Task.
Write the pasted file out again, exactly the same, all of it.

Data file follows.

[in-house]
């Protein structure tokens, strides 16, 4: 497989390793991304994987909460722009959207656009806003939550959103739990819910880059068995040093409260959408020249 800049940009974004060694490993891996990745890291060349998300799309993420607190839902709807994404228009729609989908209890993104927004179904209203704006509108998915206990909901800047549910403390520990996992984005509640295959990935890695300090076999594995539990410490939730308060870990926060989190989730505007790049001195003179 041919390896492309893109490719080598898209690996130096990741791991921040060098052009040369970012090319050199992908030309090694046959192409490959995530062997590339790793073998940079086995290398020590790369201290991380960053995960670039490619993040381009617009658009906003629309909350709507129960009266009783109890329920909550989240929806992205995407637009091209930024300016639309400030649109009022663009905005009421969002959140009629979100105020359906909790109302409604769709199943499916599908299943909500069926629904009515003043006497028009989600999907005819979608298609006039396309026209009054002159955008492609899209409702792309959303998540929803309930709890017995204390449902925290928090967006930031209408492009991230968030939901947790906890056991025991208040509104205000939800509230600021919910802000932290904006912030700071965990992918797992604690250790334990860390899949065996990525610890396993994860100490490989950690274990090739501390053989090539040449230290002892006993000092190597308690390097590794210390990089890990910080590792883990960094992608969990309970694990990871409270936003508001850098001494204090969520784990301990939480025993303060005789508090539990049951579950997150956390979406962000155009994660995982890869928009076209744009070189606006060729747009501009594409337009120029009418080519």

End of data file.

[in-house]
């Protein structure tokens, strides 16, 4: 497989390793991304994987909460722009959207656009806003939550959103739990819910880059068995040093409260959408020249 800049940009974004060694490993891996990745890291060349998300799309993420607190839902709807994404228009729609989908209890993104927004179904209203704006509108998915206990909901800047549910403390520990996992984005509640295959990935890695300090076999594995539990410490939730308060870990926060989190989730505007790049001195003179 041919390896492309893109490719080598898209690996130096990741791991921040060098052009040369970012090319050199992908030309090694046959192409490959995530062997590339790793073998940079086995290398020590790369201290991380960053995960670039490619993040381009617009658009906003629309909350709507129960009266009783109890329920909550989240929806992205995407637009091209930024300016639309400030649109009022663009905005009421969002959140009629979100105020359906909790109302409604769709199943499916599908299943909500069926629904009515003043006497028009989600999907005819979608298609006039396309026209009054002159955008492609899209409702792309959303998540929803309930709890017995204390449902925290928090967006930031209408492009991230968030939901947790906890056991025991208040509104205000939800509230600021919910802000932290904006912030700071965990992918797992604690250790334990860390899949065996990525610890396993994860100490490989950690274990090739501390053989090539040449230290002892006993000092190597308690390097590794210390990089890990910080590792883990960094992608969990309970694990990871409270936003508001850098001494204090969520784990301990939480025993303060005789508090539990049951579950997150956390979406962000155009994660995982890869928009076209744009070189606006060729747009501009594409337009120029009418080519």